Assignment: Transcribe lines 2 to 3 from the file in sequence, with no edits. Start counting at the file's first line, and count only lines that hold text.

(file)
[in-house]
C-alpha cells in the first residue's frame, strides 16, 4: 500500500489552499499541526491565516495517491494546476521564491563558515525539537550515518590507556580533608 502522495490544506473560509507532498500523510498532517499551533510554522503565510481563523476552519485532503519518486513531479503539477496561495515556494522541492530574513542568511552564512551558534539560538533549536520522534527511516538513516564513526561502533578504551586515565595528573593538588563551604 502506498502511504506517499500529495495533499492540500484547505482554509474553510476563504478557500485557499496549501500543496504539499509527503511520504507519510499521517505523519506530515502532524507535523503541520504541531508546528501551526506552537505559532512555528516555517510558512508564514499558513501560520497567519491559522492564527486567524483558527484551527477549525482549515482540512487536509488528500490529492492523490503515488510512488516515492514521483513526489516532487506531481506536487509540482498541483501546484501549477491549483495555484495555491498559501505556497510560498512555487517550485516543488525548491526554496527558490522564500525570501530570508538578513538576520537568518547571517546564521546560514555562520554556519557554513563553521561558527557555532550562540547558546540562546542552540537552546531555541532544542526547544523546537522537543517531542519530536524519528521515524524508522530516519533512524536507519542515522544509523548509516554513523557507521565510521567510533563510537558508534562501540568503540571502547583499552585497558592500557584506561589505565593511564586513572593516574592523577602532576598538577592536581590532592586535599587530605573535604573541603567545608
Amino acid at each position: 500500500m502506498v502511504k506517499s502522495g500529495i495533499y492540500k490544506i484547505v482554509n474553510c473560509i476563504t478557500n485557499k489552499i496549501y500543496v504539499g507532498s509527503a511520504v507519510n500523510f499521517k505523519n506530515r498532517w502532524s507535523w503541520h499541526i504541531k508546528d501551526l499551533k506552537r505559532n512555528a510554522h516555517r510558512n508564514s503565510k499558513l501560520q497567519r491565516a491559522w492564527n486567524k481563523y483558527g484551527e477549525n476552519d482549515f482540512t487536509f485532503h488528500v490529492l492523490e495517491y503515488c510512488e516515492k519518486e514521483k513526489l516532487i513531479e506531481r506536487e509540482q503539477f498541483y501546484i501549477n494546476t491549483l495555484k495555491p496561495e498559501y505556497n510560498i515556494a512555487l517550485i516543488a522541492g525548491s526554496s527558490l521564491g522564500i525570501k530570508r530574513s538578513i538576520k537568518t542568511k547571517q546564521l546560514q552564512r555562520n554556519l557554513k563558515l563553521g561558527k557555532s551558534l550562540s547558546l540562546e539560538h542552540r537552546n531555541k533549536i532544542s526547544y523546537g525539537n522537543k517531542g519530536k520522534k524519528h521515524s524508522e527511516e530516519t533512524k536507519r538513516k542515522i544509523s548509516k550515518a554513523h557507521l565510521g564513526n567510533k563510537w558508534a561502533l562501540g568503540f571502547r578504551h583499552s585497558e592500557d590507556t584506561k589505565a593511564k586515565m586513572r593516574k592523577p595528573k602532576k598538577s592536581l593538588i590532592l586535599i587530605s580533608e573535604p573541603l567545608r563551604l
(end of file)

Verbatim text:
C-alpha cells in the first residue's frame, strides 16, 4: 500500500489552499499541526491565516495517491494546476521564491563558515525539537550515518590507556580533608 502522495490544506473560509507532498500523510498532517499551533510554522503565510481563523476552519485532503519518486513531479503539477496561495515556494522541492530574513542568511552564512551558534539560538533549536520522534527511516538513516564513526561502533578504551586515565595528573593538588563551604 502506498502511504506517499500529495495533499492540500484547505482554509474553510476563504478557500485557499496549501500543496504539499509527503511520504507519510499521517505523519506530515502532524507535523503541520504541531508546528501551526506552537505559532512555528516555517510558512508564514499558513501560520497567519491559522492564527486567524483558527484551527477549525482549515482540512487536509488528500490529492492523490503515488510512488516515492514521483513526489516532487506531481506536487509540482498541483501546484501549477491549483495555484495555491498559501505556497510560498512555487517550485516543488525548491526554496527558490522564500525570501530570508538578513538576520537568518547571517546564521546560514555562520554556519557554513563553521561558527557555532550562540547558546540562546542552540537552546531555541532544542526547544523546537522537543517531542519530536524519528521515524524508522530516519533512524536507519542515522544509523548509516554513523557507521565510521567510533563510537558508534562501540568503540571502547583499552585497558592500557584506561589505565593511564586513572593516574592523577602532576598538577592536581590532592586535599587530605573535604573541603567545608
Amino acid at each position: 500500500m502506498v502511504k506517499s502522495g500529495i495533499y492540500k490544506i484547505v482554509n474553510c473560509i476563504t478557500n485557499k489552499i496549501y500543496v504539499g507532498s509527503a511520504v507519510n500523510f499521517k505523519n506530515r498532517w502532524s507535523w503541520h499541526i504541531k508546528d501551526l499551533k506552537r505559532n512555528a510554522h516555517r510558512n508564514s503565510k499558513l501560520q497567519r491565516a491559522w492564527n486567524k481563523y483558527g484551527e477549525n476552519d482549515f482540512t487536509f485532503h488528500v490529492l492523490e495517491y503515488c510512488e516515492k519518486e514521483k513526489l516532487i513531479e506531481r506536487e509540482q503539477f498541483y501546484i501549477n494546476t491549483l495555484k495555491p496561495e498559501y505556497n510560498i515556494a512555487l517550485i516543488a522541492g525548491s526554496s527558490l521564491g522564500i525570501k530570508r530574513s538578513i538576520k537568518t542568511k547571517q546564521l546560514q552564512r555562520n554556519l557554513k563558515l563553521g561558527k557555532s551558534l550562540s547558546l540562546e539560538h542552540r537552546n531555541k533549536i532544542s526547544y523546537g525539537n522537543k517531542g519530536k520522534k524519528h521515524s524508522e527511516e530516519t533512524k536507519r538513516k542515522i544509523s548509516k550515518a554513523h557507521l565510521g564513526n567510533k563510537w558508534a561502533l562501540g568503540f571502547r578504551h583499552s585497558e592500557d590507556t584506561k589505565a593511564k586515565m586513572r593516574k592523577p595528573k602532576k598538577s592536581l593538588i590532592l586535599i587530605s580533608e573535604p573541603l567545608r563551604l